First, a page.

Olusegun Obasanjo Foundation sacks trustee Anne Welsh implicated in money laundering deal

The Olusegun Obasanjo Foundation on Friday said it has fired a member of its Board of Trustees, Anne Welsh, following shocking reports that she plotted to help some Lebanese businessmen to launder millions of dollars.

A new video obtained by SaharaReporters and published Thursday suggested Mrs. Welsh “operated a well-oiled money-laundering scheme for many years”.

In the video, which the news website said was discreetly shot by one of the participants at a meeting in the United Kingdom in December 2014, Ms. Welsh was seen negotiating a $4.9 million money laundering scheme that would have seen her pocket about a million dollars.

She was seen exploiting the Ebola Virus Disease tragedy in West Africa to help a group of “Lebanese businessmen” who wished to donate money to the Obasanjo Foundation for some work in Sierra Leone.

The group, the video indicates, explained it would make the donation on one condition: the Obasanjo Foundation would get $2m, as long as it helps launder the balance of $2.9m.

But when contacted Friday, the Founder/Chairman of the Foundation, Olusegun Obasanjo, said he, other trustees of the organization as well as staff of the Foundation were deeply saddened and disturbed by the allegations against Mrs. Weish.
“Accordingly, the Board of Trustees has asked her to immediately resign, and she has done so.” Mr. Obasanjo told Premium Times on telephone.
The former Nigerian President also said the Foundation has launched a full-scale investigation into the allegations and has already reported the matter to the London Metropolitan Police and the UK Charity Commission for a thorough probe.
“We have asked the two authorities to investigate the matter exhaustively,” Mr. Obasanjo said.
The former President also said his Foundation had already contacted personalities mentioned or photographed with Mrs Welsh in the publication that revealed the deal as well as other dignitaries and partners to inform them that” she has now become a persona non grata with the Foundation and its Chairman/Founder”.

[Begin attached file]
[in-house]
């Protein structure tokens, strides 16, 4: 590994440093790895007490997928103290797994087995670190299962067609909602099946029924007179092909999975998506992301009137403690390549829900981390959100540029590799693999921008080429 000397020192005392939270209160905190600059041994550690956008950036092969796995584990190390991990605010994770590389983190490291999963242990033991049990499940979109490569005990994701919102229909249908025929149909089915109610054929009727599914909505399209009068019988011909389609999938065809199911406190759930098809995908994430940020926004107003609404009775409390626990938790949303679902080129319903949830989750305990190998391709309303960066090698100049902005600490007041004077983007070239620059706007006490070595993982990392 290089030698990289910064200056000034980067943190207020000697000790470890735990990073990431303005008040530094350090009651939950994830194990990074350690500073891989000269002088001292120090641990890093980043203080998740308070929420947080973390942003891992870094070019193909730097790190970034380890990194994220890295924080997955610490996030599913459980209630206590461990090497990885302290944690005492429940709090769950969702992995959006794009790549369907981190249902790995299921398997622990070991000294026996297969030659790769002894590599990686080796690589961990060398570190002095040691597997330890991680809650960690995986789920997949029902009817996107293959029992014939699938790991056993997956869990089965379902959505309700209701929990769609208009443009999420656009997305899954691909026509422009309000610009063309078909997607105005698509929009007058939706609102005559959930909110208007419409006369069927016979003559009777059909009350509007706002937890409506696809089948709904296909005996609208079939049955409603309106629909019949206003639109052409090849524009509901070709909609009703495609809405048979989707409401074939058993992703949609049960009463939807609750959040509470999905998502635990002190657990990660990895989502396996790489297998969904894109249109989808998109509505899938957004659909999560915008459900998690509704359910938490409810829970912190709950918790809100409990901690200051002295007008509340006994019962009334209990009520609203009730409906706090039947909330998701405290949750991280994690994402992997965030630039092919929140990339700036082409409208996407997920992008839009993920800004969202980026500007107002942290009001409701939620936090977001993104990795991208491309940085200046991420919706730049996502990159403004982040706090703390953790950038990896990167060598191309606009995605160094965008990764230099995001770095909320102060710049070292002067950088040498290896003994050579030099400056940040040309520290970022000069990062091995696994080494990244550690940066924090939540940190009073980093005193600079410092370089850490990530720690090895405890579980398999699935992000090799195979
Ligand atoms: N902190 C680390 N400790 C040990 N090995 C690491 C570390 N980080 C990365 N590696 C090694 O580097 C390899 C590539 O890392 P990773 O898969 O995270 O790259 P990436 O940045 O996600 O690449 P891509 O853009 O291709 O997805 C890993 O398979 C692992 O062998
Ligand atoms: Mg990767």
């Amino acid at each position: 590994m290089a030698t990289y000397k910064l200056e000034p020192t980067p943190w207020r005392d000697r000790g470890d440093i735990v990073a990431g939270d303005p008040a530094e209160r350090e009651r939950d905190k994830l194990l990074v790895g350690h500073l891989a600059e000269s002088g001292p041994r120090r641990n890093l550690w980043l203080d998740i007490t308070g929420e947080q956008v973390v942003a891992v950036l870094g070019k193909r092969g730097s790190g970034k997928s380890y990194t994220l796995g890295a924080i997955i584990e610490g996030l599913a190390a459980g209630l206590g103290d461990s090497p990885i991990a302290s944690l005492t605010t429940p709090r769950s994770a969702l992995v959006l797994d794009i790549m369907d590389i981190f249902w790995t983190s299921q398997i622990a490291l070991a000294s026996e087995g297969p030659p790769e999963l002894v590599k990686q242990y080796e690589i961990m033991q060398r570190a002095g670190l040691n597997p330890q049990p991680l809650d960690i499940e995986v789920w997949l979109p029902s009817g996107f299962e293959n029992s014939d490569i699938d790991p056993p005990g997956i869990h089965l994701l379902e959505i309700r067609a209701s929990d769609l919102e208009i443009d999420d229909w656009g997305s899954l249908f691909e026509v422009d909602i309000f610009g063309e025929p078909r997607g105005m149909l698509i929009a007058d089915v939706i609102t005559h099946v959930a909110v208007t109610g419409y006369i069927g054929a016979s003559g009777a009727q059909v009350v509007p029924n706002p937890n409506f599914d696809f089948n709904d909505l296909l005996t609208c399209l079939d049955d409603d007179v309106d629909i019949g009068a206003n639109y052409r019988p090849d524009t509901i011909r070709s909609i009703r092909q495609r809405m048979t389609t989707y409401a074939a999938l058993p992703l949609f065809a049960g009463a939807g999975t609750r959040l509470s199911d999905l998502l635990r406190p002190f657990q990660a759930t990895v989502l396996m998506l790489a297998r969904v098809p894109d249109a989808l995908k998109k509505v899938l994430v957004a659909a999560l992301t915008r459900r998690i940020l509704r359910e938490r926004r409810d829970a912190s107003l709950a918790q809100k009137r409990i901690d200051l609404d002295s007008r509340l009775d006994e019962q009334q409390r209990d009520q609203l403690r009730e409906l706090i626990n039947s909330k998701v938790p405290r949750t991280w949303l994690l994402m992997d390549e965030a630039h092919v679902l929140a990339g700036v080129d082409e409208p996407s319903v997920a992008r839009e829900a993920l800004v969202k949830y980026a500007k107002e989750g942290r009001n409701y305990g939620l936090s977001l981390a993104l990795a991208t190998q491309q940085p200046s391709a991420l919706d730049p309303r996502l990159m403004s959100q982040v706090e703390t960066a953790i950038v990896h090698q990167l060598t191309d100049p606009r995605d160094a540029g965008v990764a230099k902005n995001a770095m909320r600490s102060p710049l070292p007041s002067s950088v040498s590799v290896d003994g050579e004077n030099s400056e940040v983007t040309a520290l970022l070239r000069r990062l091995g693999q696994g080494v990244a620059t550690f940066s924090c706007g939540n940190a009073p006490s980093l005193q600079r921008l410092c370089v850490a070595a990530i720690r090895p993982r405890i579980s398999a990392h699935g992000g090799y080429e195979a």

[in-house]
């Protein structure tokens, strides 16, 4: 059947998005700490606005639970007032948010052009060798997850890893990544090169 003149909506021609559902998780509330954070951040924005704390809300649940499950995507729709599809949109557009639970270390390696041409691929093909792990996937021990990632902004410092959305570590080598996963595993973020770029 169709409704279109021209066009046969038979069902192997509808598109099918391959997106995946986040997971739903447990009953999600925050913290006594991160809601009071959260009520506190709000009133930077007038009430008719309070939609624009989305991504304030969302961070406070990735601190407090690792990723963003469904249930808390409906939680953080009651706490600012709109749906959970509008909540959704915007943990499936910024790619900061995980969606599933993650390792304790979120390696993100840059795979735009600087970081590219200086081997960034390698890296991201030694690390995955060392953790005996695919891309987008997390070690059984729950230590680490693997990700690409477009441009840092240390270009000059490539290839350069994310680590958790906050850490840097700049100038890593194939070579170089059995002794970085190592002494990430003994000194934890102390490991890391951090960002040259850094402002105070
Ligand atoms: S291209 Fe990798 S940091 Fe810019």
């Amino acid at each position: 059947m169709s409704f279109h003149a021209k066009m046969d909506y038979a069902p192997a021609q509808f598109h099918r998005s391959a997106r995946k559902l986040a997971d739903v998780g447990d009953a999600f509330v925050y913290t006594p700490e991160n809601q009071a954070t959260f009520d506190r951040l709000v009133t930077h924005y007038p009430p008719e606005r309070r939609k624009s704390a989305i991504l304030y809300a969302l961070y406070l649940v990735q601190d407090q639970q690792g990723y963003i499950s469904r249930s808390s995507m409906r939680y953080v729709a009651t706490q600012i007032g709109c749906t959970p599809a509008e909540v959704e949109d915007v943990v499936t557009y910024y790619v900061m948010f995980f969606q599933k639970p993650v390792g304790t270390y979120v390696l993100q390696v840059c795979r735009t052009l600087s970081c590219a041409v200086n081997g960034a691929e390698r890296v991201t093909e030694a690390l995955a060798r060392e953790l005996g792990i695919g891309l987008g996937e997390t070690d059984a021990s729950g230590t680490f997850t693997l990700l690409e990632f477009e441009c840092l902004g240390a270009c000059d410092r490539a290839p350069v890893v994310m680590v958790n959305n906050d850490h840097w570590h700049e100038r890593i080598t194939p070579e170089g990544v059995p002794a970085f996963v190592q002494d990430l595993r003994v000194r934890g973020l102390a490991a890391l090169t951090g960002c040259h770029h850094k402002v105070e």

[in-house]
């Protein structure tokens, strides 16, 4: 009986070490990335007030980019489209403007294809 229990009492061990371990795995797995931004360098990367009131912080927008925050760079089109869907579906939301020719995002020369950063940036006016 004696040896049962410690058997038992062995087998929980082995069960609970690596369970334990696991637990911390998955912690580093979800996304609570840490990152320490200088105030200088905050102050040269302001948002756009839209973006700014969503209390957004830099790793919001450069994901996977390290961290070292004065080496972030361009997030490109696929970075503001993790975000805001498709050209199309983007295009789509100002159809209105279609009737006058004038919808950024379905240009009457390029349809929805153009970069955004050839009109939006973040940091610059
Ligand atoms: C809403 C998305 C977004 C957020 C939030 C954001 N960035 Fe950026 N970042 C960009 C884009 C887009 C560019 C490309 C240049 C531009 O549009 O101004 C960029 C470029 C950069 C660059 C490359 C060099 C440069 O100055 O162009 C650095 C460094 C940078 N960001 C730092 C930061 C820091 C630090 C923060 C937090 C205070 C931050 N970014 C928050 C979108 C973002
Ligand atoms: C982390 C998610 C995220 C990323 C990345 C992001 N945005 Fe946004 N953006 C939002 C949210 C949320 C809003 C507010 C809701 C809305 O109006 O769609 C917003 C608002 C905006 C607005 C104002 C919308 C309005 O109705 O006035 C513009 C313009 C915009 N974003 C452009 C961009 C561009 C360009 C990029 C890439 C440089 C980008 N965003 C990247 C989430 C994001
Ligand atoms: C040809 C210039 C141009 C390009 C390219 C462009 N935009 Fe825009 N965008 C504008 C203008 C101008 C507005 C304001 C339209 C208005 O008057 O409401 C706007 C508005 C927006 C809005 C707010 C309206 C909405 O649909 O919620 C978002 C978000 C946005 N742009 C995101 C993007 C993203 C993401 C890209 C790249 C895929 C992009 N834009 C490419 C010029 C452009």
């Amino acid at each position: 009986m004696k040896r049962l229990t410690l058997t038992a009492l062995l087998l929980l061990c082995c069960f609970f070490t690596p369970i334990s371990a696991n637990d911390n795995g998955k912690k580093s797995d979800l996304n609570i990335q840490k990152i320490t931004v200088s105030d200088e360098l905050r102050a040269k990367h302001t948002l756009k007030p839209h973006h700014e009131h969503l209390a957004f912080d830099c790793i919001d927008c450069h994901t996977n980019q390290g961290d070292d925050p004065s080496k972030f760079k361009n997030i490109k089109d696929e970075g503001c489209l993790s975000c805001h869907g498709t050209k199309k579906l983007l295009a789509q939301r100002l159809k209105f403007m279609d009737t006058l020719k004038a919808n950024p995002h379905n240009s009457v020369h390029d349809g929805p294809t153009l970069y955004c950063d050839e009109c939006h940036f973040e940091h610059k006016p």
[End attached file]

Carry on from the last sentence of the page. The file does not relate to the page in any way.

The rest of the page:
Mr. Obasanjo however explained that Mrs Welsh had ceased to be chief executive officer of the Foundation in December 2014 when she reportedly met the Lebanese businessmen to strike the alleged money laundering deal.
“The CEO of the Foundation at that time was Franklin Lisk,” the former President said.
Mr. Obasanjo said he would travel to London to make more enquiry about the matter and that his Foundation would soon release a formal statement on the development.
“I can never associate myself with anything that has to do with money laundering and corruption, and this is a very disturbing development for us all,” the former President said.
According to information on the UK Charity Commission’s website, the Olusegun Obasanjo Foundation was granted charity status by the Charity Commission of England and Wales on September 24, 2012 with the vision of advancing human security in Africa.
“The foundation partners with change agents, policy makers, global partners and visionary individuals worldwide to tackle critical problems through the initiatives of leadership, of food and nutrition, girls education, youth empowerment and employment and health for non-communicable diseases.“
The charity, according to its 2013 annual report “works with countries across Africa —with a current focus on Republic of Benin, Cote d’Ivoire, Ghana, Liberia, Malawi, Nigeria, Senegal and Ethiopia —that are at development turning-points, where there is clear potential and a leader with the vision and will to achieve progress”.

Credit: Mohammed Lere/Premium Times